The study of topology in the context of electronic phases of matter is widespread1–6. Yet vibrational7 and dynamical8 topological phases of matter remain to be explored, especially in chemical systems such as polymers, self-assembled networks, metal-organic frameworks, and covalent organic frameworks, to mention a few. While topology in chemistry focuses on shapes in three-dimensional as well as in connectivity space8–15, topology in physics studies the topology of equations of motions, usually in the framework of matrix operators and band theory16. For a one-dimensional material like a linear polymer chain for instance, the space of vibrations of the material can be formally classified with topological tools such as holonomy groups by means of a winding number, for example8,17. This leads to unique global vibrational modes with rich dynamics, and as many vibrational phases with different global vibrational mode properties, as elements in the holonomy group of the vibrational space of the material class17. Regarding vibrations in a mechanical system, it is possible to study their topology in classical systems consisting of coupled oscillators18. Thus far, mostly mechanical models, such as Maxwell lattices19,20, have been employed to demonstrate vibrational topological properties21,22. These toy-models consisting of masses, springs, bars and plates offer a minimal framework for the design of mechanical systems with applications in acoustics23, robotics24, thermal diodes and waveguiding25, among others. In this context, two or more topological phases can be described in the space of vibrations. The trivial topology phase describes a system at the ‘atomic limit’26, wherein topological classification does not play a fundamental role describing the material’s vibrations. For nontrivial topological classifications, new vibrational phenomena can emerge, such as topological boundary modes (TBM) with intriguing properties such as robustness against local defects, nonreciprocity and unidirectionality of vibrational excitations20,27,28,18,29,30.

It is clear that the topological vibrational boundary modes which have been realized in mechanical systems consisting of spring chains20,28, can be realized in in polymer chains, molecular crystals and supramolecular systems which can be accurately described with springs, provided additional springs defining van der Waals interactions, dihedral angles, etc. are considered. The successful adaptation of topological mechanics in chemistry would lead to topological phononics at the molecular scale, with potential in polymerization dynamics31, and superconductivity enhancement32, for instance. However, molecular systems are usually described by unit cells of hundreds of atoms, making the determination of topological vibrational boundary modes very challenging. Self-assembly of molecular structures on a solid surface can simplify the study of polymers and crystals, by offering means to reduce the dimensionality of complex matter.33 Moreover, the versatility of supramolecular interactions can be employed to tailor effective spring constants of vibrational matter34, thereby leveraging topological design in semiconducting35,36, sensing37, switching38–40 and 3D applications41–43 of precision supramolecular lattices.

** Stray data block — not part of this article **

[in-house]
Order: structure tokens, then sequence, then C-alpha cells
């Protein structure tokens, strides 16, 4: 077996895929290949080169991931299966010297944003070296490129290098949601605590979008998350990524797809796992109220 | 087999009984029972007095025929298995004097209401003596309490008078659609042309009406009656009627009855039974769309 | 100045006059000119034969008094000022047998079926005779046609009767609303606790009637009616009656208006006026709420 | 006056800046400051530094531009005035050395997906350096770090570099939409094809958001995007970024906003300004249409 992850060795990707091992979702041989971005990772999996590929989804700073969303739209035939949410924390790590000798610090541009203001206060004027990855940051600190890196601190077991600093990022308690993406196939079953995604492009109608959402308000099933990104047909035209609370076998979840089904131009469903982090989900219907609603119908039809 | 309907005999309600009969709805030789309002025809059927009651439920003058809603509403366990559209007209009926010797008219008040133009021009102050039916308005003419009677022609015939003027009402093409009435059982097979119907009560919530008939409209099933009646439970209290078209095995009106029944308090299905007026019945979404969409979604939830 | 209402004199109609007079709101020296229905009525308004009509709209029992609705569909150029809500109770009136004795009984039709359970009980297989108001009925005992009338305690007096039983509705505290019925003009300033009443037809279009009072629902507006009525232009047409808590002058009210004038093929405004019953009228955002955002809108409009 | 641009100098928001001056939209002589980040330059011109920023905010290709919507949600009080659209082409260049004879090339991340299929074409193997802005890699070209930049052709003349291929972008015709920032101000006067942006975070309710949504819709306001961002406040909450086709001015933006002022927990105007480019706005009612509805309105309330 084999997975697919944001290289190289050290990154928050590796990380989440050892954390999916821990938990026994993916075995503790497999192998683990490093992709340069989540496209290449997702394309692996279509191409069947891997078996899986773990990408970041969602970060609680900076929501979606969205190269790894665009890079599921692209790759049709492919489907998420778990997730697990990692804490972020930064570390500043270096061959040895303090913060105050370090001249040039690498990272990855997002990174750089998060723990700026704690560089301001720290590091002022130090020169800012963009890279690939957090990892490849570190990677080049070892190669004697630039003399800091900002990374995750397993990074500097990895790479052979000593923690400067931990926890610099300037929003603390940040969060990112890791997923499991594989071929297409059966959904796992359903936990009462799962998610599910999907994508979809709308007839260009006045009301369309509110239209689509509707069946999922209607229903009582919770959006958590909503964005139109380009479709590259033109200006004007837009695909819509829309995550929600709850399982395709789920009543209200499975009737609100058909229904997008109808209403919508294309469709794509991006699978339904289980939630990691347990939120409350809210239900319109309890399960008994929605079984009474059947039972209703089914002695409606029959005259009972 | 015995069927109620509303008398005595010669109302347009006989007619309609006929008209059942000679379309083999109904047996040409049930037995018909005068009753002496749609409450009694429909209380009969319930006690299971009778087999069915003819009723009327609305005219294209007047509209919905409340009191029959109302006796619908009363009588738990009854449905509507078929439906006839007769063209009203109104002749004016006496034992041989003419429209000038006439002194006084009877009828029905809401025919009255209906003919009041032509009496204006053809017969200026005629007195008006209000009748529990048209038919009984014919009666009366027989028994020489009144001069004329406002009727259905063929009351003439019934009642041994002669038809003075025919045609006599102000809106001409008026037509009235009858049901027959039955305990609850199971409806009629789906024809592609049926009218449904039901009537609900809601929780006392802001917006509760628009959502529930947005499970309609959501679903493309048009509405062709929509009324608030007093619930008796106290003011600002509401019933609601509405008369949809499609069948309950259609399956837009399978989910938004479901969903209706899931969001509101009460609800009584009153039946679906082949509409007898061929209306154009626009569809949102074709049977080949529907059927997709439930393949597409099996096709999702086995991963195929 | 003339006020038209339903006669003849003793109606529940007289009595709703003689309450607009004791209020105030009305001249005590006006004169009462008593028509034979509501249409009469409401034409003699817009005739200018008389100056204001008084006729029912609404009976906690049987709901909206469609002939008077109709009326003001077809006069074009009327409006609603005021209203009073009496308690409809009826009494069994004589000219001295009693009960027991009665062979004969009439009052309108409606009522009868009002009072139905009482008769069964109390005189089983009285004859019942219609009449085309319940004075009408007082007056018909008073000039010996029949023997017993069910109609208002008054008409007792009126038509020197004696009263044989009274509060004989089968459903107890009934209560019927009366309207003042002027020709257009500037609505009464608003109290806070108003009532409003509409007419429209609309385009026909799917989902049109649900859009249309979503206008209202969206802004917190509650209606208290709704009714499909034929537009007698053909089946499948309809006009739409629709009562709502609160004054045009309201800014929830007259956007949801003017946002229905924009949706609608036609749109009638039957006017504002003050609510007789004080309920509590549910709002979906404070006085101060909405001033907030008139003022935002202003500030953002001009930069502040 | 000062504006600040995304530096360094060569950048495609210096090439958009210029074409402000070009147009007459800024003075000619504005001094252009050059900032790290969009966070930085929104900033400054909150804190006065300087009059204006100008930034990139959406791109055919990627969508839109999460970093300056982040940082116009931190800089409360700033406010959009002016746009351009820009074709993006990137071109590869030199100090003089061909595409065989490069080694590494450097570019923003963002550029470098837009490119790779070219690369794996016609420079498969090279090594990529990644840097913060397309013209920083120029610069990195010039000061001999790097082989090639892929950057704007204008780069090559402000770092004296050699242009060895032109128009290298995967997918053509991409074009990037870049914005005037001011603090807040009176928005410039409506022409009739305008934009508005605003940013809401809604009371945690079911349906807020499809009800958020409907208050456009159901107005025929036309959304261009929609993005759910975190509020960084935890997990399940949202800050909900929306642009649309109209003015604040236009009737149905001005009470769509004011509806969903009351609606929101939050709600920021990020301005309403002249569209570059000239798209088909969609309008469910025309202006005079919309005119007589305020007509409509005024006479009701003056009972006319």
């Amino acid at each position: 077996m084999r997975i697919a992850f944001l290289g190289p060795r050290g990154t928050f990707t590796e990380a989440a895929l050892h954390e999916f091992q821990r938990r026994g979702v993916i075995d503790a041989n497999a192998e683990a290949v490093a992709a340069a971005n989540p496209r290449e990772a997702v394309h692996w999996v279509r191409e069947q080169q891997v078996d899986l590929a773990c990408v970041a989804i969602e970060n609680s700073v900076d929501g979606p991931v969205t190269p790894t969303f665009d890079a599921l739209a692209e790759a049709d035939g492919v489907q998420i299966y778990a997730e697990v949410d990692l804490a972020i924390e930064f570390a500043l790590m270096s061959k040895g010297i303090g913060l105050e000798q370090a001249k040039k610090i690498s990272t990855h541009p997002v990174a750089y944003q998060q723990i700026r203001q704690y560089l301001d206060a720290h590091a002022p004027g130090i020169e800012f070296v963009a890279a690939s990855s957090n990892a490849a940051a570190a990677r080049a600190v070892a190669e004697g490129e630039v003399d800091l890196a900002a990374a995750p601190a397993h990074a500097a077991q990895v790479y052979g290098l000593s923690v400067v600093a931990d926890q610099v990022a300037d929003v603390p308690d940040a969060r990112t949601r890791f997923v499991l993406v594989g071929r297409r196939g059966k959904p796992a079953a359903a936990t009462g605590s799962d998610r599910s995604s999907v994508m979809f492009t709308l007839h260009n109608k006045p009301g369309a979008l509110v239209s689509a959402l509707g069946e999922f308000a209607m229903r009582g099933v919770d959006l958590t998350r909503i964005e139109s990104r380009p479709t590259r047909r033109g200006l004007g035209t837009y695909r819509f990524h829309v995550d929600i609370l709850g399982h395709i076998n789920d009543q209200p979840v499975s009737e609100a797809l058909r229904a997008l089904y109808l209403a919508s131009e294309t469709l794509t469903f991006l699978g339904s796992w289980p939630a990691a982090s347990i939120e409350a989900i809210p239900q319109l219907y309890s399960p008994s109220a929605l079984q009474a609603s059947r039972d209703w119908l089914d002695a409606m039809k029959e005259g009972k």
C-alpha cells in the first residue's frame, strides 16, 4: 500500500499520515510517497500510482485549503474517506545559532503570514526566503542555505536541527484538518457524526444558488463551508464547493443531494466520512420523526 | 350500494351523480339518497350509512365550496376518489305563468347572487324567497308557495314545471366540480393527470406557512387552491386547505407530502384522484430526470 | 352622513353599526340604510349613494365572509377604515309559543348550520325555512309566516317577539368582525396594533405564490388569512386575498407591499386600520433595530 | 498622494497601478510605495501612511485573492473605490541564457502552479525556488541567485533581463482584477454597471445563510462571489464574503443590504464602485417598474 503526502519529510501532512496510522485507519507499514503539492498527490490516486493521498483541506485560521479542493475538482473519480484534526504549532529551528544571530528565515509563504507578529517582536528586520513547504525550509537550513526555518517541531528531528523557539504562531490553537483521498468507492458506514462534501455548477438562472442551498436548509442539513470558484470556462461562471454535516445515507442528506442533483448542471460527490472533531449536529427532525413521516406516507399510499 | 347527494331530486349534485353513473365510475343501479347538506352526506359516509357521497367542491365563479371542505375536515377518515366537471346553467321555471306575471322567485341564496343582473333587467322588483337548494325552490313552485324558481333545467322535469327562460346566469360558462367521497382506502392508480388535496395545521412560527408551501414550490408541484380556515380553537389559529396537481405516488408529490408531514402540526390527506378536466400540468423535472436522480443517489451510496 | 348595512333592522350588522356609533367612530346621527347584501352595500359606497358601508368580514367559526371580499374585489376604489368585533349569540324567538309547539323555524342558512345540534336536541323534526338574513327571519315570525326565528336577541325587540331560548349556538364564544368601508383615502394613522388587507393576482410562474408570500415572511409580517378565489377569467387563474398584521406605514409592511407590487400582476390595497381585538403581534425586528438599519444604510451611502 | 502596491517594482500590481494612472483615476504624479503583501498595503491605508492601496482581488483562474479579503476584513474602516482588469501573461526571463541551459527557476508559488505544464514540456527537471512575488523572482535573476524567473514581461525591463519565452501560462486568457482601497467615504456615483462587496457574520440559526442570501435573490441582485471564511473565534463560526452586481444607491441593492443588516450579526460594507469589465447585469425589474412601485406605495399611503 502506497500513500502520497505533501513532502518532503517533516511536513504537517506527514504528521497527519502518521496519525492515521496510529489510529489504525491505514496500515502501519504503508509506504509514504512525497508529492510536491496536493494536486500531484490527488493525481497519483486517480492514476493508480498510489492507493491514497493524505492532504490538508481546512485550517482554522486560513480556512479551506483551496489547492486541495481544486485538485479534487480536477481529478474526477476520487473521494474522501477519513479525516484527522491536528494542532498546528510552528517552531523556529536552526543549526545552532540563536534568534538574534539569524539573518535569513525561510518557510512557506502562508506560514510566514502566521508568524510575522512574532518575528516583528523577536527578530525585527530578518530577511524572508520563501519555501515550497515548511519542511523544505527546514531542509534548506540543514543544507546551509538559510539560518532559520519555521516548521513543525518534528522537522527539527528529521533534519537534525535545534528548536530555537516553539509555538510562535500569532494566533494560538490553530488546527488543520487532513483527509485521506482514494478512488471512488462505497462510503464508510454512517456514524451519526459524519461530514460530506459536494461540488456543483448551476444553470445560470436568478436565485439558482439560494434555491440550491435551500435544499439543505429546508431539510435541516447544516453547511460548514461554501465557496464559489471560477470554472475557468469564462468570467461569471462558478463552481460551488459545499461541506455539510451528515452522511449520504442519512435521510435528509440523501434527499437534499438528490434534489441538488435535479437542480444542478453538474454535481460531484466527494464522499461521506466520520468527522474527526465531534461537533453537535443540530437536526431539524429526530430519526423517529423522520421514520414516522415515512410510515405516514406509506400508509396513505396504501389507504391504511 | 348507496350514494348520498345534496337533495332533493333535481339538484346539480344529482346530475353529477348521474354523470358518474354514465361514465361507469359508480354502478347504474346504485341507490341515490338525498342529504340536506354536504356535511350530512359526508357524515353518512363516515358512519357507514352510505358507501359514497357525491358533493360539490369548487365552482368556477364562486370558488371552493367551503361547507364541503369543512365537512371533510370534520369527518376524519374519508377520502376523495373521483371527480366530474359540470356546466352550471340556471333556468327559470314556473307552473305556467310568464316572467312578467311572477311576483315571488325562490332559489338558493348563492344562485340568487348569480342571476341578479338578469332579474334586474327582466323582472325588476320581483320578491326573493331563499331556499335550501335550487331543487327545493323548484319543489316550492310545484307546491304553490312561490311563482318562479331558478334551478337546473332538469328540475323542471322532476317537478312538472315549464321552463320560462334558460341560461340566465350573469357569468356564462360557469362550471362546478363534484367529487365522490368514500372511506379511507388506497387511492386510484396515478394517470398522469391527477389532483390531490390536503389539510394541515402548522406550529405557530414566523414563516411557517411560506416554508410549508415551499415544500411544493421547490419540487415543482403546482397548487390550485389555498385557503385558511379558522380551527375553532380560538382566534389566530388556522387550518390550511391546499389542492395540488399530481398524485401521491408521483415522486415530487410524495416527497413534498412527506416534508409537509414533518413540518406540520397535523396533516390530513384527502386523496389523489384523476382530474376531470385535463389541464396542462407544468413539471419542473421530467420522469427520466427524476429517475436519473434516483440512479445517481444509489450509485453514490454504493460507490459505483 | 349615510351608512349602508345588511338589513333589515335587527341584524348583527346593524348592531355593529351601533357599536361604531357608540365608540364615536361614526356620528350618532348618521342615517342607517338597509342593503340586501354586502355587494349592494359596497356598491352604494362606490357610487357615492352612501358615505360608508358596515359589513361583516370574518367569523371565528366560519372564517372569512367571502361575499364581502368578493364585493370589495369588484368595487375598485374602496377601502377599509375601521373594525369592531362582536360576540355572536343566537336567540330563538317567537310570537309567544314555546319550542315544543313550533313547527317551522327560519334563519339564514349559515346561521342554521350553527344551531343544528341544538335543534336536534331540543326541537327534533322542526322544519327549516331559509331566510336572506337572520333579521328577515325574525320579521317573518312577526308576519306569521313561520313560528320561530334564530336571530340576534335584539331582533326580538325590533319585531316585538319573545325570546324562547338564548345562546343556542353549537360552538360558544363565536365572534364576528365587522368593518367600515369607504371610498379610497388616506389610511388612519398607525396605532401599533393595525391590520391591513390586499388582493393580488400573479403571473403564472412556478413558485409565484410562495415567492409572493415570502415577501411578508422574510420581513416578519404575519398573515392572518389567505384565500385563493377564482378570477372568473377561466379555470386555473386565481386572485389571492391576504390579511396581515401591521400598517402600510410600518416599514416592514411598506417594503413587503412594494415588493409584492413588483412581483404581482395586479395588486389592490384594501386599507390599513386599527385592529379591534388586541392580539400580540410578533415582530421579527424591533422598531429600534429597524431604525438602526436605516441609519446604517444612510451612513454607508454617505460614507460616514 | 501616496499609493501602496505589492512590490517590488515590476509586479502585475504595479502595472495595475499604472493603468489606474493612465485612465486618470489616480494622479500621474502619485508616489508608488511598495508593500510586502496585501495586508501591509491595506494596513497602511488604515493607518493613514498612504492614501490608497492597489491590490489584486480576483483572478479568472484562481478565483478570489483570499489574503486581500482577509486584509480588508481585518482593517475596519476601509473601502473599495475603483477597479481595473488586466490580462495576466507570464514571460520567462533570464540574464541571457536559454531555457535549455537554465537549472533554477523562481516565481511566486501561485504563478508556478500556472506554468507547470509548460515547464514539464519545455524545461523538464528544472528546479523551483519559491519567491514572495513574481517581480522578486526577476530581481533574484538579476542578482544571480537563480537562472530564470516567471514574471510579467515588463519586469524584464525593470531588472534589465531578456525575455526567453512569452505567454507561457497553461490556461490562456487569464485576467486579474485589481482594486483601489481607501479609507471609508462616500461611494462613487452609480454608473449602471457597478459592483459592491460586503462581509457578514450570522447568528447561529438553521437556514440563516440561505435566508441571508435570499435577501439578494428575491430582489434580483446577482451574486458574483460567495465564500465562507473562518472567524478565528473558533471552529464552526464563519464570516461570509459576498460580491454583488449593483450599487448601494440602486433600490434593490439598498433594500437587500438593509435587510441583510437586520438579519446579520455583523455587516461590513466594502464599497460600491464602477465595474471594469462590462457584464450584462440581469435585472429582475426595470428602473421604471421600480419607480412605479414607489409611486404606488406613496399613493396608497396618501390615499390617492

Here, we show by using molecular dynamics (MD) simulations that supramolecular self-assembled lattices under thermal fluctuations can host topological vibrational boundary modes. We investigate polymer chain models, and prototypical platforms for the formation of supramolecular axial coordination lattices, paving the way for creating 3D supramolecular architectures decoupling vibrations from surfaces. First, we introduce the phonon Su-Schrieffer-Heeger (pSSH) model for the study of topological vibrational modes in adsorbed polymers and supramolecular lattices. Second, we present the adsorbed SSH (aSSH) model on an implicit surface and depict the non-trivial boundary modes of its atomistic simulation under thermal fluctuations. We provide the trivial case counter-example in Supplementary Information. Third, we describe non-trivial boundary modes of the double-chain adsorbed SSH (daSSH) model and its supramolecular equivalent, followed by counter examples in the Supplementary Information. Finally, we deal with the extension of the daSSH model to identify topological boundary modes in a supramolecular ribbon, and the prospects for studying topological vibrational modes beyond the SSH model. Our results outline the robustness of phonon band topology under thermalized conditions and provide platforms for investigating topological chemical physics at the interface between organic chemistry and condensed matter physics.